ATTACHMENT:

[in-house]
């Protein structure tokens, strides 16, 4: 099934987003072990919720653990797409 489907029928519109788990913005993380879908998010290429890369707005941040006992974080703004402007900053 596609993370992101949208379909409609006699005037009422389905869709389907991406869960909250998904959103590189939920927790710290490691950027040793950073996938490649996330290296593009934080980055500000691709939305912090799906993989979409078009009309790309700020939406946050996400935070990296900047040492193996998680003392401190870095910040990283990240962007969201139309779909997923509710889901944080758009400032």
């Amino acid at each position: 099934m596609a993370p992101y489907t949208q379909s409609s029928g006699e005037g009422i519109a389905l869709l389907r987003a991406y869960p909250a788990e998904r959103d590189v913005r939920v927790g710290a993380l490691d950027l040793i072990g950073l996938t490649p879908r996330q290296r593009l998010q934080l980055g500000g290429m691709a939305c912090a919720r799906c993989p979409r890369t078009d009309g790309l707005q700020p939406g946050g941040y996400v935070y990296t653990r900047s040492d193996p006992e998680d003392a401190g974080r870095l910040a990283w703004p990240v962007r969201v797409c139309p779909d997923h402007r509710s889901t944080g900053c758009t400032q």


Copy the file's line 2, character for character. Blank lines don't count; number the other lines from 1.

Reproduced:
């Protein structure tokens, strides 16, 4: 099934987003072990919720653990797409 489907029928519109788990913005993380879908998010290429890369707005941040006992974080703004402007900053 596609993370992101949208379909409609006699005037009422389905869709389907991406869960909250998904959103590189939920927790710290490691950027040793950073996938490649996330290296593009934080980055500000691709939305912090799906993989979409078009009309790309700020939406946050996400935070990296900047040492193996998680003392401190870095910040990283990240962007969201139309779909997923509710889901944080758009400032």